Sensei Funakoshi wrote the Niju Kun (Twenty Precepts) to help karate students transform their art into a way of life. Each line contains superficial meaning as well as deeper truth that could take a lifetime to fully understand. The original Japanese text is terse and meant to be thought provoking. Accordingly, English translations vary with individual interpretation. Below is a synthesis of a number of these interpretations.
1. Karate-do begins with courtesy and ends with rei.
2. There is no first strike in karate.
3. Karate is an aid to justice.
4. First know yourself before attempting to know others.
5. Spirit first, technique second.
6. Always be ready to release your mind.
7. Accidents arise from negligence.
8. Do not think that karate training is only in the dojo.
9. It will take your entire life to learn karate: there is no limit.
10. Put your everyday living into karate and you will find “Myo” (subtle secrets).
11. Karate is like boiling water: if you do not heat it constantly, it will cool.
12. Do not think of winning. Think, rather, of not losing.
13. Make adjustments according to your opponent.
14. The outcome of the battle depends on how you handle weakness and strength.
15. Think of your opponents’ hands and feet as swords.
16. When you leave home, think that you have numerous opponents waiting for you.
17. Beginners must master low stance and posture; natural body positions are for the advanced.
18. Practicing a kata exactly is one thing, engaging in a real fight is another.
19. Do not forget to correctly apply: strength and weakness of power, stretching and contraction of the body, and slowness and speed of techniques.
20. Always think and devise ways to live the precepts of karate-do every day.
A perhaps more literal interpretation, along with the Japanese, is:
Karate-do begins and ends with bowing.
Hitotsu, karate-do wa rei ni hajimari rei ni owaru koto o wasuru na
There is no first strike in karate.
Hitotsu, karate ni sente nashi
Karate stands on the side of justice.
Hitotsu, karate wa, gi no tasuke
First know yourself, then know others.
Hitotsu, mazu onore o shire, shikashite ta o shire
Mentality over technique.
Hitotsu, gijitsu yori shinjitsu
The heart must be set free.
Hitotsu, kokoro wa hanatan koto o yosu
Calamity springs from carelessness.
Hitotsu, wazawai wa ketai ni seizu
Karate goes beyond the dojo.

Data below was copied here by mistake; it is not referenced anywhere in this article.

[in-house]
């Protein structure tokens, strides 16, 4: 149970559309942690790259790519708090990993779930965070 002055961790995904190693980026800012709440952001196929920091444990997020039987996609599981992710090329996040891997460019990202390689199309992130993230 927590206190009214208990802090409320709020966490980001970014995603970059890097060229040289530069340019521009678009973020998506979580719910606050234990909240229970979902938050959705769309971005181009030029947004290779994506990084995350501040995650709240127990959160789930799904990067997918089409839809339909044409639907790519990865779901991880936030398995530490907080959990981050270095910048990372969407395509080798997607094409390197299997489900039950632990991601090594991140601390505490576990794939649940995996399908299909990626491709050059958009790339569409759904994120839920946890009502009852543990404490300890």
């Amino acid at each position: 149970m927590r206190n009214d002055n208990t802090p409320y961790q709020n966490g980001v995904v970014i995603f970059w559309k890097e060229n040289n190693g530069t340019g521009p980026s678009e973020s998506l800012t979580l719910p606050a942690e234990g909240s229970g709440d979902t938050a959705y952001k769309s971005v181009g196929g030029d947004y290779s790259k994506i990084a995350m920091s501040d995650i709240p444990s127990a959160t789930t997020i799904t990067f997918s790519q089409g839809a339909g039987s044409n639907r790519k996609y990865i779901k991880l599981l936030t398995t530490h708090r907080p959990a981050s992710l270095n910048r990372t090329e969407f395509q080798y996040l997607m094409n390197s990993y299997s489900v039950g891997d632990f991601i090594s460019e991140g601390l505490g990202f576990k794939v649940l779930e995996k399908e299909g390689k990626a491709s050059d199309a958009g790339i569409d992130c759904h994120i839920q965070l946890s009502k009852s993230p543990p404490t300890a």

Hitotsu, dojo nomino karate to omou na
Karate is a lifelong pursuit.
Hitotsu, karate-do no shugyo wa isssho de aru
Apply the way of karate to all things. Therein lies its beauty.
Hitotsu, ara yuru mono o karateka seyo; sokoni myomi ari
Karate is like boiling water; without heat, it returns to its tepid state.
Hitotsu, karate Wa Yu No Gotoku Taezu Netsu O Atae Zareba Motono Mizuni Kaeru
Do not think of winning. Think, rather, of not losing.
Hitotsu, katsu kangae wa motsuna; makenu kangae wa hitsuyo
Make adjustments according to your opponent.
Hitotsu, tekki ni yotte tenka seyo
The outcome of a battle depends on how one handles emptiness and fullness (weakness and strength).
Hitotsu, tattakai wa kyo-jitsu no soju ikan ni ari
Think of hands and feet as swords.
Hitotsu, hi to no te-ashi wa ken to omoe
When you step beyond your own gate, you face a million enemies.
Hitotsu, danshi mon o izureba hyakuman no teki ari
Formal stances are for beginners; later, one stands naturally.
Hitotsu, kamae wa shoshinsha ni atowa shizentai
Perform prescribed sets of techniques exactly; actual combat is another matter.
Hitotsu, kata wa tadashiku, jisen wa betsumono
Do not forget the employment of withdrawal of power, the extension or contraction of the body, the swift or leisurely application of technique.
Hitotsu, chikara no kyojaku tai no shinshuku waza no kankyu
Be constantly mindful, diligent, and resourceful, in your pursuit of the Way.
Hitotsu, tsune ni shinen ku fu seyo
The precepts are not numbered or ordered; each begins with hitotsu meaning “one” or “first” to show that each rule has the same level of importance as the others.